Freight News, Road

UK truck levy discriminates, says Brussels

[ April 29, 2016   //   ]

The European Commission is threatening to take Britain to the European Court of Justice over its HGV road user levy, which it says discriminates against foreign operators. Under the scheme, introduced two years ago, all lorries are charged up to £10 a day to use the roads but UK operators get a discount from their vehicle excise duty and it is this aspect of the scheme that Brussels says is discriminatory.

The Road Haulage Association reacted angrily to the news. Chief executive Richard Burnett said: ‘This challenge is nonsense. The levy breaks neither the letter nor spirit of EU law. Brussels was fully briefed during its design and implementation – and continental hauliers continue to pay the levy without complaint.

“This is an important and successful measure that addresses an issue of real concern; to both the haulage industry and wider public. Foreign operators – now account for almost 90 percent of international trade – paid nothing at all to use our roads and the full burden of contributing towards road maintenance fell on UK-registered trucks. The levy changed that, within a framework designed by the EU itself.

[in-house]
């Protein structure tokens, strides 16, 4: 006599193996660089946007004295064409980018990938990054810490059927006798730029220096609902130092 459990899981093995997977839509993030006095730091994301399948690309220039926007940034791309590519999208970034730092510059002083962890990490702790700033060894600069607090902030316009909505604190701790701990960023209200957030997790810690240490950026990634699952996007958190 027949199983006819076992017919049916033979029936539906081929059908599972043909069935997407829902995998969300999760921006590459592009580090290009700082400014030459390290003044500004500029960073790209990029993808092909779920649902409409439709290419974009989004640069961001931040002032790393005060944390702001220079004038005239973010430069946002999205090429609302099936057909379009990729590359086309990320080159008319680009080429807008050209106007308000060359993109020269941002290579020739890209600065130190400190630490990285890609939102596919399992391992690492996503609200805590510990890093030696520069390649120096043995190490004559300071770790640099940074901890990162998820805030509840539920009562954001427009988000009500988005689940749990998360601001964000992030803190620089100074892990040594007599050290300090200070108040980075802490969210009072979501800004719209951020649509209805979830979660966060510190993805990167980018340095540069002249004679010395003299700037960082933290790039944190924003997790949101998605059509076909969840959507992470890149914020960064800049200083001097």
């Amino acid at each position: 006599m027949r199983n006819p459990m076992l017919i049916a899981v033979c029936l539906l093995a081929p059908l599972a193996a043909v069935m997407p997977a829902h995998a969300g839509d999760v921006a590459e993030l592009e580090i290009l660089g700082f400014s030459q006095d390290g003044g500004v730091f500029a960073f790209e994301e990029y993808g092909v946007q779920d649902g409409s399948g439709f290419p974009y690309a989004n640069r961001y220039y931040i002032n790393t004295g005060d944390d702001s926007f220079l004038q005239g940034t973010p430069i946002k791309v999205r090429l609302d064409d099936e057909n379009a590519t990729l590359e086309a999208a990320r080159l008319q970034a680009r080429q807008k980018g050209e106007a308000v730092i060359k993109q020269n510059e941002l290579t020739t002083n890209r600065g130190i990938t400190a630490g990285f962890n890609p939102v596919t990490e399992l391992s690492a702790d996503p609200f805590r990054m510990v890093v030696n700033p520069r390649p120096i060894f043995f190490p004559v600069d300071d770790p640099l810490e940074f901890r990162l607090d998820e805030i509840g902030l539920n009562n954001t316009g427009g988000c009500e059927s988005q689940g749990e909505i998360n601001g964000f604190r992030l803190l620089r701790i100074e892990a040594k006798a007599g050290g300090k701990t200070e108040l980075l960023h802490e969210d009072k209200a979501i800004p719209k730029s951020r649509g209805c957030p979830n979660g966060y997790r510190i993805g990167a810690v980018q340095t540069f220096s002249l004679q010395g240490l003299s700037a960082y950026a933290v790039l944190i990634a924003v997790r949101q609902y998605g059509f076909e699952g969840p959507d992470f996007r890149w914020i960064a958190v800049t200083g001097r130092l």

“It is important to recognise that foreign and UK hauliers both pay the levy. Visiting hauliers pay around £40 million a year, still a modest sum and made up of a £10per day charge for occasional visitors or a cost saving option of £1,000 a year for frequent visitors.”

RHA added that Brussels appears to be challenging the long-established principle that member states may set taxes rates within EU tax rules.

Richard Burnett concluded: “Currently, the levy goes as far as EU law allows towards levelling the playing field and no further. The Commission should applaud the measure for making the haulage sector fairer, not attack it.  If it persists in its challenge I trust that the UK government will pursue a vigorous defence.”